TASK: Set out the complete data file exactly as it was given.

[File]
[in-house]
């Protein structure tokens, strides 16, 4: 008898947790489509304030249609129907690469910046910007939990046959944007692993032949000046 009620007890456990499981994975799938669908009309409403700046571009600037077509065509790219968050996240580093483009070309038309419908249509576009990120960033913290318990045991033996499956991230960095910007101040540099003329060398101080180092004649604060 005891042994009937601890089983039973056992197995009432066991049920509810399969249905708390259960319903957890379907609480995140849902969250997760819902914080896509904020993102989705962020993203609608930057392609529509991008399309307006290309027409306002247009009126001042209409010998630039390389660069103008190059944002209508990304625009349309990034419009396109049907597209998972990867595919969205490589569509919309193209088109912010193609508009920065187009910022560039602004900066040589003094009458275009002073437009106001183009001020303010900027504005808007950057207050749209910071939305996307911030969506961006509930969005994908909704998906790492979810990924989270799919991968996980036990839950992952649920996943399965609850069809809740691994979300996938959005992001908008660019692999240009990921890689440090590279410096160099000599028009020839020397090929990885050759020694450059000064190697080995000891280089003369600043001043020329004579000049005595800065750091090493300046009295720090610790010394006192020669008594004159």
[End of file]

[in-house]
């Protein structure tokens, strides 16, 4: 008898947790489509304030249609129907690469910046910007939990046959944007692993032949000046 009620007890456990499981994975799938669908009309409403700046571009600037077509065509790219968050996240580093483009070309038309419908249509576009990120960033913290318990045991033996499956991230960095910007101040540099003329060398101080180092004649604060 005891042994009937601890089983039973056992197995009432066991049920509810399969249905708390259960319903957890379907609480995140849902969250997760819902914080896509904020993102989705962020993203609608930057392609529509991008399309307006290309027409306002247009009126001042209409010998630039390389660069103008190059944002209508990304625009349309990034419009396109049907597209998972990867595919969205490589569509919309193209088109912010193609508009920065187009910022560039602004900066040589003094009458275009002073437009106001183009001020303010900027504005808007950057207050749209910071939305996307911030969506961006509930969005994908909704998906790492979810990924989270799919991968996980036990839950992952649920996943399965609850069809809740691994979300996938959005992001908008660019692999240009990921890689440090590279410096160099000599028009020839020397090929990885050759020694450059000064190697080995000891280089003369600043001043020329004579000049005595800065750091090493300046009295720090610790010394006192020669008594004159």